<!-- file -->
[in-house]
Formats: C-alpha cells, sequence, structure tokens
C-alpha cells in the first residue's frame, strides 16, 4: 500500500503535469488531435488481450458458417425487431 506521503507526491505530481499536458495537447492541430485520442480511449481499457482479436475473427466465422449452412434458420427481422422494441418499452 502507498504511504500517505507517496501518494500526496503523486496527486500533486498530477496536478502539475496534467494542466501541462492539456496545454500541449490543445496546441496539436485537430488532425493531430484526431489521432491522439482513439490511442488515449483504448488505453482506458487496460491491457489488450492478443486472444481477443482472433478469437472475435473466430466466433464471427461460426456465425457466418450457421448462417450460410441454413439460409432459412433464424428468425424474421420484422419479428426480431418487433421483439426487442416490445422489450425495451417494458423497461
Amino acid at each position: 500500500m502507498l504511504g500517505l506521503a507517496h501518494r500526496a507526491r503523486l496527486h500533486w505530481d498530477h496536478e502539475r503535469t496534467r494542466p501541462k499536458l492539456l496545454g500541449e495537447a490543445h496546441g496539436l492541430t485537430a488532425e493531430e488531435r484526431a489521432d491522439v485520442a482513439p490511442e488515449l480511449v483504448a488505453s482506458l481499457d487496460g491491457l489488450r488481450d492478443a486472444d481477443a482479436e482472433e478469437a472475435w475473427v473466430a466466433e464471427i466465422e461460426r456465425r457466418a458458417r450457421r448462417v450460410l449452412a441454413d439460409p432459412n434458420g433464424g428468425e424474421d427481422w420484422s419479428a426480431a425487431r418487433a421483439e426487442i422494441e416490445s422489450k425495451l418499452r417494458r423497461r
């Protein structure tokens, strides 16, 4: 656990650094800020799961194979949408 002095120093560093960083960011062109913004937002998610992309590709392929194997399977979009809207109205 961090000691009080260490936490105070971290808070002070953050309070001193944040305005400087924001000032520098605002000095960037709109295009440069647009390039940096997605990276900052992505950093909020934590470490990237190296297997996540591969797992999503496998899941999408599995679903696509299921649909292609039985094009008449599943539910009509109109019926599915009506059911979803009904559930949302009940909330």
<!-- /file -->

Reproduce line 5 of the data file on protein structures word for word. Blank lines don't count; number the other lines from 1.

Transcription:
């Protein structure tokens, strides 16, 4: 656990650094800020799961194979949408 002095120093560093960083960011062109913004937002998610992309590709392929194997399977979009809207109205 961090000691009080260490936490105070971290808070002070953050309070001193944040305005400087924001000032520098605002000095960037709109295009440069647009390039940096997605990276900052992505950093909020934590470490990237190296297997996540591969797992999503496998899941999408599995679903696509299921649909292609039985094009008449599943539910009509109109019926599915009506059911979803009904559930949302009940909330």